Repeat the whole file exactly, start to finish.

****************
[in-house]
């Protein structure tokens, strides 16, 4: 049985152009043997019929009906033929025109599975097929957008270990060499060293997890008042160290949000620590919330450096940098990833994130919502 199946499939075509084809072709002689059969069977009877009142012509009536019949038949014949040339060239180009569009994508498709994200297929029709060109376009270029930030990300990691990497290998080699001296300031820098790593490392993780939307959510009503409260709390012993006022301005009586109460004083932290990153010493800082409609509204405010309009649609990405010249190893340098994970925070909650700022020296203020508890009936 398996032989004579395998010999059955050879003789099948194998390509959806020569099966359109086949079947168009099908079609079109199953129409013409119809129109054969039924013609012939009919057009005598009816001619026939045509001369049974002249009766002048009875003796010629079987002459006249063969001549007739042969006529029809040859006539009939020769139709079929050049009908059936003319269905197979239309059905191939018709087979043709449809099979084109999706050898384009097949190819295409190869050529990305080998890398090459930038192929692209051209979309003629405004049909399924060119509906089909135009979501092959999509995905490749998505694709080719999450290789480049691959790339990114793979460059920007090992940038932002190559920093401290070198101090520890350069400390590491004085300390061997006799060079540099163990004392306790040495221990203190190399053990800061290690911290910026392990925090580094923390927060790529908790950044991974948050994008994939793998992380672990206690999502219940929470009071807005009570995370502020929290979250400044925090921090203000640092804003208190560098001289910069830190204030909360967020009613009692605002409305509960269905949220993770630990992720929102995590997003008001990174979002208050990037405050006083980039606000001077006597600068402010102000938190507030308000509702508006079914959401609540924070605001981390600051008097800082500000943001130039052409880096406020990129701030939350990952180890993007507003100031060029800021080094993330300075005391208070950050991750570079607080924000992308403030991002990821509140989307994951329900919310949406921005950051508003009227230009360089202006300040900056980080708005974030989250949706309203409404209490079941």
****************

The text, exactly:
[in-house]
């Protein structure tokens, strides 16, 4: 049985152009043997019929009906033929025109599975097929957008270990060499060293997890008042160290949000620590919330450096940098990833994130919502 199946499939075509084809072709002689059969069977009877009142012509009536019949038949014949040339060239180009569009994508498709994200297929029709060109376009270029930030990300990691990497290998080699001296300031820098790593490392993780939307959510009503409260709390012993006022301005009586109460004083932290990153010493800082409609509204405010309009649609990405010249190893340098994970925070909650700022020296203020508890009936 398996032989004579395998010999059955050879003789099948194998390509959806020569099966359109086949079947168009099908079609079109199953129409013409119809129109054969039924013609012939009919057009005598009816001619026939045509001369049974002249009766002048009875003796010629079987002459006249063969001549007739042969006529029809040859006539009939020769139709079929050049009908059936003319269905197979239309059905191939018709087979043709449809099979084109999706050898384009097949190819295409190869050529990305080998890398090459930038192929692209051209979309003629405004049909399924060119509906089909135009979501092959999509995905490749998505694709080719999450290789480049691959790339990114793979460059920007090992940038932002190559920093401290070198101090520890350069400390590491004085300390061997006799060079540099163990004392306790040495221990203190190399053990800061290690911290910026392990925090580094923390927060790529908790950044991974948050994008994939793998992380672990206690999502219940929470009071807005009570995370502020929290979250400044925090921090203000640092804003208190560098001289910069830190204030909360967020009613009692605002409305509960269905949220993770630990992720929102995590997003008001990174979002208050990037405050006083980039606000001077006597600068402010102000938190507030308000509702508006079914959401609540924070605001981390600051008097800082500000943001130039052409880096406020990129701030939350990952180890993007507003100031060029800021080094993330300075005391208070950050991750570079607080924000992308403030991002990821509140989307994951329900919310949406921005950051508003009227230009360089202006300040900056980080708005974030989250949706309203409404209490079941």